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White Blood Cell Donations

What are white blood cells?
White blood cells are a part of the immune system which help fight infections.

Why do cancer patients need WBCs?
Cancer therapies such as chemo and radiation cause suppression of the bone marrow, which produces WBCs. Since the patients cannot always produce these cells on their own, sometimes they require white blood cell transfusions.

What is the process for WBC transfusions?
Once the patient’s physician writes an order for WBC transfusions, the clinical team will contact the blood bank to begin this process. A representative from the blood bank will contact the patient and/or family to provide education on the process and to help the family develop an action plan to recruit donors. The recruited donors will then present to one of our donor centers for a prescreening visit. Within 72 hours of this visit, a representative from the blood bank will contact the donor to inform the donor if they are qualified to donate WBCs. If approved to donate, blood bank personnel will then schedule the donor for their pre-donation visit and the WBC donation. For more information on each visit, see the WBC General Information form.

Why do donors have to refrain from taking aspirin, aspirin-containing products, herbal products and energy drinks before their prescreening appointment?
Aspirin causes platelet aggregation, which renders the collected platelets useless and unsuitable for transfusion. Some herbal products, which are often found in energy drinks, mimic the platelet aggregating properties of aspirin. These products are safe to use after the initial prescreening visit.

Which products contain aspirin?
Aspirin, acetylsalicylic acid, Aleve®, naproxen, naproxen sodium, Advil®, and ibuprofen all contain aspirin. So do several over-the-counter cold medications. The only over-the-counter pain reliever that is acceptable is Tylenol®, also known as acetaminophen. Always read the label for active and inactive ingredients in a drug. If there is any question as to whether or not it is safe, please call 713-792-7788 and ask to speak with a nurse.

Why do donors donate platelets during their pre-screening visit?
To ensure that donors can tolerate an apheresis procedure prior to the administration of the stimulation medications, we require donors to give platelets via apheresis, therefore reducing the likelihood of discovering an apheresis intolerance at the last minute. WBC donors are given medications to stimulate their bone marrow to produce extra white cells prior to their donation. If they are unable to tolerate the apheresis procedure to remove these extra cells, they would have an elevated white blood cell count for several days, which could pose some health risks.

How are WBCs collected?
During WBC donation, specific WBCs, or granulocytes, are harvested. This is done through a procedure called apheresis, in which whole blood is removed from the body in small increments and spun in a centrifuge. The spinning allows the blood to separate into the different blood components (red blood cells, white blood cells, platelets and plasma). A valve within the centrifuge collar allows the targeted cells to be collected into a bag, while the remaining components are returned to the donor in addition to a small amount of anticoagulant.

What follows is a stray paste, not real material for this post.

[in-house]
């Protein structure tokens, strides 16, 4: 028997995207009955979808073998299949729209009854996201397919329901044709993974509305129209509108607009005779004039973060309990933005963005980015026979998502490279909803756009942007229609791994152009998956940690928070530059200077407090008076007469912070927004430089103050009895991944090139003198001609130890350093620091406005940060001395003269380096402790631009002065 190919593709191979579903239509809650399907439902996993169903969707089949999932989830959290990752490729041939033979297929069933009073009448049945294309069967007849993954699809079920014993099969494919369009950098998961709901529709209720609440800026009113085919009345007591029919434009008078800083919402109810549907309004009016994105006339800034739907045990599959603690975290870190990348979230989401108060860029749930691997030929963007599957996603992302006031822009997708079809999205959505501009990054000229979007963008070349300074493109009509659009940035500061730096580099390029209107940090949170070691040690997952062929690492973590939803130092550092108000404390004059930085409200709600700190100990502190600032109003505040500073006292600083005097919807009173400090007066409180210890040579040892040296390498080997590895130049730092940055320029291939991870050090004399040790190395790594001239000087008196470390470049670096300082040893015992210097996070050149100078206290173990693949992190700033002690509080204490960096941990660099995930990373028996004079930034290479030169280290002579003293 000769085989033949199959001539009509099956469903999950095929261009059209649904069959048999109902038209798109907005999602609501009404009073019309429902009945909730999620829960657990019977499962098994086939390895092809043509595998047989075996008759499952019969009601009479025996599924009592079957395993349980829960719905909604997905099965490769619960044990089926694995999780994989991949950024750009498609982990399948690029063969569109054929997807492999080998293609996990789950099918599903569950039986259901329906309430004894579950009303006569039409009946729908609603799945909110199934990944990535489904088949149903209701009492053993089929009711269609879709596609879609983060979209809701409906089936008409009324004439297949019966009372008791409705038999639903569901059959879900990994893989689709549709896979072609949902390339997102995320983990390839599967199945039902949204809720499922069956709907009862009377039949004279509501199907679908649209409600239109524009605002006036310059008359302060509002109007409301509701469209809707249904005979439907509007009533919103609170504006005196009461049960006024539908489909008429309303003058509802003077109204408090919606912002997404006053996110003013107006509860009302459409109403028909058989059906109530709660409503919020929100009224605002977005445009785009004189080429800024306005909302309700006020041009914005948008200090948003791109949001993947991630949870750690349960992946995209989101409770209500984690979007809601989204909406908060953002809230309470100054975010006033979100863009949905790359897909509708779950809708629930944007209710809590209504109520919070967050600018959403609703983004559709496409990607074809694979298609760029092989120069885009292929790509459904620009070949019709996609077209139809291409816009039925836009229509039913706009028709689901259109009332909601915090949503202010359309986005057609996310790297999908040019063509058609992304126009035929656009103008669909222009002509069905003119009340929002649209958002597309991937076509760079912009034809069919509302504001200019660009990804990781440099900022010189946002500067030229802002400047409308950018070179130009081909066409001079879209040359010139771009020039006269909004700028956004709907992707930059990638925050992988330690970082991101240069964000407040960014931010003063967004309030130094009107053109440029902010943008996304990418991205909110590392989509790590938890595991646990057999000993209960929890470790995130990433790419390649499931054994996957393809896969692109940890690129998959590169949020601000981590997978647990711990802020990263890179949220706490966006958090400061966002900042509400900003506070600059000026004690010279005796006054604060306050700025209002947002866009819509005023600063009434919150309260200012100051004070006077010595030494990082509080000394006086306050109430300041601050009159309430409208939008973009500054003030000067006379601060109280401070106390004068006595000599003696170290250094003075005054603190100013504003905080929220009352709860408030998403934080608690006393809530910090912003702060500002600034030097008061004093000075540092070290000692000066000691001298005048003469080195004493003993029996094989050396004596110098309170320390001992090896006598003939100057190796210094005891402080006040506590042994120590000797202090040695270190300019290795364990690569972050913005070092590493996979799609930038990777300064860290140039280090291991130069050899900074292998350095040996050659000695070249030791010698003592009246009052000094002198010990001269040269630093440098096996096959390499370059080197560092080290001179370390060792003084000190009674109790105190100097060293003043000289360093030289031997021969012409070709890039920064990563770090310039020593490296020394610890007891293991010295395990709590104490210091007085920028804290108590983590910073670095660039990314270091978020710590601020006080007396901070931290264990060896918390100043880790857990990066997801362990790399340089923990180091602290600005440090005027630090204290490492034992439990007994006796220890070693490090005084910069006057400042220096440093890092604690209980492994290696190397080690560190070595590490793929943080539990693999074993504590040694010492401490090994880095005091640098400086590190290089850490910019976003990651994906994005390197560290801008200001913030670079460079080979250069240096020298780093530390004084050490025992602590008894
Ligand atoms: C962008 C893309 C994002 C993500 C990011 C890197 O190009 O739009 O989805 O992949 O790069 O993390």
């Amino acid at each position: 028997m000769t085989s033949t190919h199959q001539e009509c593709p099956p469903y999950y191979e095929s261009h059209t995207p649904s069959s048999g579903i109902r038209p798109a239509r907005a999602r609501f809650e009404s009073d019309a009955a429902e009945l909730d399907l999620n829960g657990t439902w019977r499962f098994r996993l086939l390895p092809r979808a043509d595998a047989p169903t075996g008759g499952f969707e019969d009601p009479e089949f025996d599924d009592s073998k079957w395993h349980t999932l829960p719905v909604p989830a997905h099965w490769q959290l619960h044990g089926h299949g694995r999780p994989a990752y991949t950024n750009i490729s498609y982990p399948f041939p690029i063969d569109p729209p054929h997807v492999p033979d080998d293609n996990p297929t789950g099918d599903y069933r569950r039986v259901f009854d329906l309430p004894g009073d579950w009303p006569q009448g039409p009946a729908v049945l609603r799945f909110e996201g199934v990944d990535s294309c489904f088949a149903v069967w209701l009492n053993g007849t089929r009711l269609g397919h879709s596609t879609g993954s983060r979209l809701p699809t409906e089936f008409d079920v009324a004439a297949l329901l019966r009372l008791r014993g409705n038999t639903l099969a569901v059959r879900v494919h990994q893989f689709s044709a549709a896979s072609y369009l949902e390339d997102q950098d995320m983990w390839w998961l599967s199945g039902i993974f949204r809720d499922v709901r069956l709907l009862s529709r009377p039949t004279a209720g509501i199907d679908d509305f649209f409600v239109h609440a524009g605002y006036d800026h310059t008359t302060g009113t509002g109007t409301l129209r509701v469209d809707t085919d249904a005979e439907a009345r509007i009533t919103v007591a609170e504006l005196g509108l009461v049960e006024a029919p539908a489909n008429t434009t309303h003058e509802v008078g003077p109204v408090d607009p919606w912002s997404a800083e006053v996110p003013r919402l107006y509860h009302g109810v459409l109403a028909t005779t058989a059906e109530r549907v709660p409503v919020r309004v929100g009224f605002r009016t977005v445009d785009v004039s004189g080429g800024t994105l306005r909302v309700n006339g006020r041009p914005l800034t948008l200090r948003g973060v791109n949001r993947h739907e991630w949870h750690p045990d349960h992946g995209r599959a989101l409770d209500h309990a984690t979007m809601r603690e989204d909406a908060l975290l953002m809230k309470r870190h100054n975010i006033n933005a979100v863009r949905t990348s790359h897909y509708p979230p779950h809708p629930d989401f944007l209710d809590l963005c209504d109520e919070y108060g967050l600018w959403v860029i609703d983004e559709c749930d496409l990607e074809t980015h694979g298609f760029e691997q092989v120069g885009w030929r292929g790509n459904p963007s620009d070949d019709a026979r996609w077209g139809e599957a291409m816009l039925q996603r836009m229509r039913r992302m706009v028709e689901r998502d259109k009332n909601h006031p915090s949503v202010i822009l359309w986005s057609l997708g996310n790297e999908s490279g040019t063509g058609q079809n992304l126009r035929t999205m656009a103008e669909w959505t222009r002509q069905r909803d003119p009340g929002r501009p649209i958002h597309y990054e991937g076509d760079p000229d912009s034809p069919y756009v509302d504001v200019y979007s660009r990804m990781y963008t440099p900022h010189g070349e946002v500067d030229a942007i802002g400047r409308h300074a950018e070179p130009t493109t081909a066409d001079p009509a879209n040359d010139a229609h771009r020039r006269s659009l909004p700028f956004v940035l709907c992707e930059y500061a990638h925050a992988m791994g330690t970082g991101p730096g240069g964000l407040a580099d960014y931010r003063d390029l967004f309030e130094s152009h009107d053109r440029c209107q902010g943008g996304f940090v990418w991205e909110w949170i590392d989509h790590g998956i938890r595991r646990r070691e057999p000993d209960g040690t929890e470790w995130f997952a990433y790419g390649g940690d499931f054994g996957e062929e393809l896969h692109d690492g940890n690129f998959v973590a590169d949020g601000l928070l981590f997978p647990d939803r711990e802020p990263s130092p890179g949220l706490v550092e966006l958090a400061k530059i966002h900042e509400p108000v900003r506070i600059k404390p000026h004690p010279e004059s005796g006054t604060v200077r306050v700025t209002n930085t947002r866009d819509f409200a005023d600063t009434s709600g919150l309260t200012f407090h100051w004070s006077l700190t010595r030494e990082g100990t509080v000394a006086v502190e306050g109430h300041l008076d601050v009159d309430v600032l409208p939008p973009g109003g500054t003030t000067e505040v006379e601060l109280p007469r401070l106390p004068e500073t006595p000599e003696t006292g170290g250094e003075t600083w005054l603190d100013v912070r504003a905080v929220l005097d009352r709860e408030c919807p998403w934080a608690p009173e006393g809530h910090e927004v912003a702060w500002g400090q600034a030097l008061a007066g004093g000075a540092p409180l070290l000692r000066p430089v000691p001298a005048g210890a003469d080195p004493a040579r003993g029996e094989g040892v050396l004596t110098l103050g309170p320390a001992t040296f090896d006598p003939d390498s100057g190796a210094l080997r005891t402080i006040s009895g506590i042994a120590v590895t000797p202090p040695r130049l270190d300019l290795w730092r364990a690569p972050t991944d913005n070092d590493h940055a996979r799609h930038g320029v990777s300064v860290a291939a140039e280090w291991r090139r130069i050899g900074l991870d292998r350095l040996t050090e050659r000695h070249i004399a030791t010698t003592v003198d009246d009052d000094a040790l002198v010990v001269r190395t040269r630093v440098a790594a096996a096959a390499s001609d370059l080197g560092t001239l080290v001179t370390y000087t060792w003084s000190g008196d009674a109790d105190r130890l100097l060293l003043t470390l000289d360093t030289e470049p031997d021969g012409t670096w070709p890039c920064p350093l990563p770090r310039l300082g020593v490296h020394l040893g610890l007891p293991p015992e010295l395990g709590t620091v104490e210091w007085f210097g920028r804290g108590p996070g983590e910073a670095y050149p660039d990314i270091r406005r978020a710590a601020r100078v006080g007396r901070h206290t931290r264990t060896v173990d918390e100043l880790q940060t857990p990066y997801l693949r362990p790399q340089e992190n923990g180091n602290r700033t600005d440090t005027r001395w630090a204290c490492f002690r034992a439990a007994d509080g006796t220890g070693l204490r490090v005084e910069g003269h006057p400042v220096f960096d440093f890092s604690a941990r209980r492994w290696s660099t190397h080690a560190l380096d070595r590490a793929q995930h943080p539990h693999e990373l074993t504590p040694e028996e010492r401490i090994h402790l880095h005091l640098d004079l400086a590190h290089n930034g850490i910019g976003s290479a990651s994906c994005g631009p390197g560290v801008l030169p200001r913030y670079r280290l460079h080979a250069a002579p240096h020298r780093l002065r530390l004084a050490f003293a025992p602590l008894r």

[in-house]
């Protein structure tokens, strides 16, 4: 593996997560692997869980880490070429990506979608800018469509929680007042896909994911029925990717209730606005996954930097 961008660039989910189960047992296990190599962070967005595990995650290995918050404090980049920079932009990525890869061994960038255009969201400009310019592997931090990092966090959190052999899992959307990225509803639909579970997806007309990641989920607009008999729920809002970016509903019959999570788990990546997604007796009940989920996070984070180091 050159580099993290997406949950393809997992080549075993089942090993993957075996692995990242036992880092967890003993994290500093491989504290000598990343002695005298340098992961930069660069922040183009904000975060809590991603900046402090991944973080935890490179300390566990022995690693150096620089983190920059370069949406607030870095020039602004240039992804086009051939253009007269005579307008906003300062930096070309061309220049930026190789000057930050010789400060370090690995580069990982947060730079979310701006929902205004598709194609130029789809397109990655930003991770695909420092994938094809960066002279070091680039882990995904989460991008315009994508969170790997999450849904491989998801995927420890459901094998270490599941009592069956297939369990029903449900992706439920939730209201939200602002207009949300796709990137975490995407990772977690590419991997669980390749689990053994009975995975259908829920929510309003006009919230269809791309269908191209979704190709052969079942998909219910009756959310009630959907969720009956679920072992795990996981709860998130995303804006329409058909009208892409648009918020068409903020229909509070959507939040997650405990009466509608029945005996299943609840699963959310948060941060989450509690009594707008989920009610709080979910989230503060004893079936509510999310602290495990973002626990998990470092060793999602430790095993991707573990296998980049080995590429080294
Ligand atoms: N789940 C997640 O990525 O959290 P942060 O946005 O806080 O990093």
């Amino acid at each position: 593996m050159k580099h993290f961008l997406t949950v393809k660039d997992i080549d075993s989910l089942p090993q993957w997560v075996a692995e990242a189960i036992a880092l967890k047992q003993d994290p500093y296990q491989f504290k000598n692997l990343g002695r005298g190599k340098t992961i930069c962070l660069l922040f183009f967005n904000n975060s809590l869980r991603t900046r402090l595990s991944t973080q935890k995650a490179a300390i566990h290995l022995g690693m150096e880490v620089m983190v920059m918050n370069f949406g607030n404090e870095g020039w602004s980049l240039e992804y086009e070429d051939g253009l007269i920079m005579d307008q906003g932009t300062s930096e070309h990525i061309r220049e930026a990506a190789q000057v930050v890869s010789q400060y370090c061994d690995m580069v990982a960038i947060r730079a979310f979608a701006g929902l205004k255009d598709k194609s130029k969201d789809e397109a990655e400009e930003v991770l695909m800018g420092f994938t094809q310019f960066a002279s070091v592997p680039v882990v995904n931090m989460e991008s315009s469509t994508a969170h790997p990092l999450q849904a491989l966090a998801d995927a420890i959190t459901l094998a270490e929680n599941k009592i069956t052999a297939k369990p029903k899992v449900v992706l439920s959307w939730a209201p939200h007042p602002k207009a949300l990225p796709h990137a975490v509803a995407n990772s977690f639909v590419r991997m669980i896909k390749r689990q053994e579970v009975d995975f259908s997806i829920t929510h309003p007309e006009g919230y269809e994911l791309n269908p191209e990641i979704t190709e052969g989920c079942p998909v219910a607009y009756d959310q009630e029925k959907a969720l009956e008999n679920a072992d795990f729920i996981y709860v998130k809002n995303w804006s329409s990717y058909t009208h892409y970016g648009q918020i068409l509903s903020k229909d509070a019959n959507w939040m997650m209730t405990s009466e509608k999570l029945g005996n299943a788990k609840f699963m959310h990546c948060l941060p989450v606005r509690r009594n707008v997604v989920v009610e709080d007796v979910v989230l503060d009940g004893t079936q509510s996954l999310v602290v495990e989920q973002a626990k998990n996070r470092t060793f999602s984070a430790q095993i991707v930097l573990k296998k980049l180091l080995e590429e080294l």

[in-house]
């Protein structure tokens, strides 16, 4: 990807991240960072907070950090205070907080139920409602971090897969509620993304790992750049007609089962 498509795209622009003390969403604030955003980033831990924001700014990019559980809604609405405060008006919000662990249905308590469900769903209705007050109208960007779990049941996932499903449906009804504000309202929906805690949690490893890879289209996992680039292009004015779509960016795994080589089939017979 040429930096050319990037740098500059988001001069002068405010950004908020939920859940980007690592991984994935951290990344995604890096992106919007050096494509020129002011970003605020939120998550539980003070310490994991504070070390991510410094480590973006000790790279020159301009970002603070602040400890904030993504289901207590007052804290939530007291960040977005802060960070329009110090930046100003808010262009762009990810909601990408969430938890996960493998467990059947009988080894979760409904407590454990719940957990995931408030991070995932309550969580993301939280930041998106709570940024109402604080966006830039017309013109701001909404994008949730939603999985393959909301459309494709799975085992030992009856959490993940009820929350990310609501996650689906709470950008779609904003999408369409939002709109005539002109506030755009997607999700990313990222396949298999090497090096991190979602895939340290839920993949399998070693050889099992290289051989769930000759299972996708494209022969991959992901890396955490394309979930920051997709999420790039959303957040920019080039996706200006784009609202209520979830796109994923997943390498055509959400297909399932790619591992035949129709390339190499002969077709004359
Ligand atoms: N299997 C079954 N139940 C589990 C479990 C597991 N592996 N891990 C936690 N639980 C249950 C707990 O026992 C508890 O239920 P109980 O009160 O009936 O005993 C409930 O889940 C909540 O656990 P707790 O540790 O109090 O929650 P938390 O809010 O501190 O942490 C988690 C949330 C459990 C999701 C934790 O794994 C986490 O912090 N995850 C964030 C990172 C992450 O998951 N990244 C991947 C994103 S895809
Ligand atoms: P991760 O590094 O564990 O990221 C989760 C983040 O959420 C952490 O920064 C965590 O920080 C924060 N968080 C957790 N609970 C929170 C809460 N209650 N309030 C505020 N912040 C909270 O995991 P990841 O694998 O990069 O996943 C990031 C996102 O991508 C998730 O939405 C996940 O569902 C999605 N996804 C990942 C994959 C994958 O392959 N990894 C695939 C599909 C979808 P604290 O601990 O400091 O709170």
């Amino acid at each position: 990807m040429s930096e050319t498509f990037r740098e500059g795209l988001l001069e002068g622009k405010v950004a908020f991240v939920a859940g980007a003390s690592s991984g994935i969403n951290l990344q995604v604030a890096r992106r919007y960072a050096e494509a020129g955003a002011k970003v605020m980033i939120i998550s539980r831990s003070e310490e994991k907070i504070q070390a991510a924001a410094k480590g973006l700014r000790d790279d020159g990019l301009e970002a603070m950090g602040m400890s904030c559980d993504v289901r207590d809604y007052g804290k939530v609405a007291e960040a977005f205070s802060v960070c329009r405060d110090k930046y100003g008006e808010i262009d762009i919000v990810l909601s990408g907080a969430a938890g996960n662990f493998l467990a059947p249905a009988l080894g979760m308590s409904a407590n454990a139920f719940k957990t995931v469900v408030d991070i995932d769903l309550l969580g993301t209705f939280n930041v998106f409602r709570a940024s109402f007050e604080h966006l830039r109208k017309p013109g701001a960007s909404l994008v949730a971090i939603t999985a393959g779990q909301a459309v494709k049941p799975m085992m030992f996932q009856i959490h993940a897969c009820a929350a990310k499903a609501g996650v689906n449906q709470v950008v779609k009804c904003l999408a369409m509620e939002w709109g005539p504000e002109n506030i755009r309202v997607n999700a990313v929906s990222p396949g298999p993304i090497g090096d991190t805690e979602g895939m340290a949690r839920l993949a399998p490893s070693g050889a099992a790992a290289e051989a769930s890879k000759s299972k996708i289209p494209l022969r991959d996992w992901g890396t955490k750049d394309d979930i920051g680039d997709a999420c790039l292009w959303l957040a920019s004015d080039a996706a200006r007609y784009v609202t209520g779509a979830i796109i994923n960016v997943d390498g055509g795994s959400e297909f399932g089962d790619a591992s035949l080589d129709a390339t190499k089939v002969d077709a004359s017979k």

Why do I have to take the stimulation medication at a certain time?
The medication peaks at 12-14 hours, so you should take the medications approximately 12 hours prior to your donation to ensure that your counts are highest during the collection process.

Are there any risks associated with the medications?
There are some minor side effects associated with the medications, including fast heart rate, insomnia, and bone pain. Information regarding the drugs and instructions for self-administration are provided during the pre-donation visit.

How do I find donors?
Reaching out to friends and family members of the patient is the most successful way to recruit donors. There are many ways to do this, even if the patient is not local:
1. Send an email or letter to friends and family of the patient requesting donors. (Link to sample)
2. Contact members from any social affiliations of the patient:

a. National organizations (Lion’s Club, Rotary Club, Knights of Columbus, Masons)
b. Fraternities/Sororities
c. School alumni
d. Place an appeal in newsletters or other publications

3. Make an appeal to the patient’s religious organization (local churches, mosques and temples will often sponsor a patient from out of town)
4. Utilize social media (Facebook, Twitter, Snapchat, Instagram, LinkedIn)
5. Contact the patient’s employer and/or coworkers. This is especially helpful in large corporations, the police force, firefighters, and healthcare workers. For out-of-town patients, see if there is a local office that could support the patient
6. For servicemen and women, contact a nearby base or veteran’s organization.
7. For international patients, the embassy can be helpful in contacting local organizations to sponsor the patient.
8. Contact recruitment personnel at (713) 792-7777 for help with any of these ideas or for information regarding a pre-screening blood drive

Why do I have to help recruit donors?
The WBC donation process takes place in short intervals over several days. Some people have to take off from work in order to donate. Usually, only donors with a personal connection to the patient will be motivated to devote the time and effort required.

What if I don’t have transportation?
From the main MD Anderson campus, you can request a shuttle to and from the Holly Hall Blood Donor Center Monday-Friday 8am-5pm, by calling (713) 792-2338. Many local hotels also offer shuttle service; inquire with hotel personnel for more information. Other means of transportation can be found at

© 2015 The University of Texas MD Anderson Cancer Center